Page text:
Having a simple dog health check sheet in your care kit will give you an easy-to-reference guide to spotting any signs of your dog’s health possibly changing.
Check out the graphic below to help you.
Simple health checks that you can perform with your dog in the comfort of your own home.
Because your dog is unable to notify you if something is wrong, it is your responsibility to find out. In order to be a responsible dog owner, it is a good idea to keep a health checklist of things to look out for in your dog on a frequent basis.
Using this method, you will understand what is normal for your dog and will be warned immediately if anything changes.
If you notice anything that is concerning, you can schedule an appointment with your veterinarian as soon as possible, increasing the likelihood that any health problems will be detected early.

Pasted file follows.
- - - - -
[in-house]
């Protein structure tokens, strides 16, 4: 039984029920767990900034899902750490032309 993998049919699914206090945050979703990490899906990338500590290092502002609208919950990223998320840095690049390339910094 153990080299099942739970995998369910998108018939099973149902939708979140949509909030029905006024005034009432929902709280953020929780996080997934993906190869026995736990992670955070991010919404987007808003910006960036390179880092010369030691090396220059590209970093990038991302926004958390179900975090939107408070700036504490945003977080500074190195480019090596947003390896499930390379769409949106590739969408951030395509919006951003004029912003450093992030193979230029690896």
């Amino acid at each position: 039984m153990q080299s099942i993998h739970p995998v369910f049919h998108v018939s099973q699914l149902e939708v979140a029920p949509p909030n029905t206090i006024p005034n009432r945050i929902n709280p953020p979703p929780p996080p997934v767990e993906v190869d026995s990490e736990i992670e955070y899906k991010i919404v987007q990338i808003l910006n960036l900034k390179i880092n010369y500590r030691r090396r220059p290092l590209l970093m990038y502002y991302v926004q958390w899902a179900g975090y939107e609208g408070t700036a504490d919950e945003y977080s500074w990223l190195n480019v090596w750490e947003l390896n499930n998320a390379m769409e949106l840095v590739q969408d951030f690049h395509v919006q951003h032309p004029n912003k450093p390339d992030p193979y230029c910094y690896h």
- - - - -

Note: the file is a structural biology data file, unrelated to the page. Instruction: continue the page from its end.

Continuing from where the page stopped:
As soon as you obtain a new puppy, begin to socialize him or her to have his or her teeth examined. Everything should be done gently, and your dog should be adequately rewarded.
Start at the tip of the nose and work your way back to complete the process.
1. Examine and feel the bridge of your dog’s nose.
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It’s possible that your dog’s nose is not cold and damp! There’s no reason to be concerned if your dog’s nose is warm or a little dry, but everything else appears to be normal and he is eating and drinking as normal.
Keep an eye out for pain or discharge in your dog’s nose. It is possible that excessive dryness and scaliness are genetic diseases in some breeds.
2. Pay attention to your dog’s gaze.
The pupils of the eyes should be brilliant. An accumulation of blackish residue in the corner of the eye caused by a given amount of discharge caused by a normal number of tears will arise from a certain amount of discharge.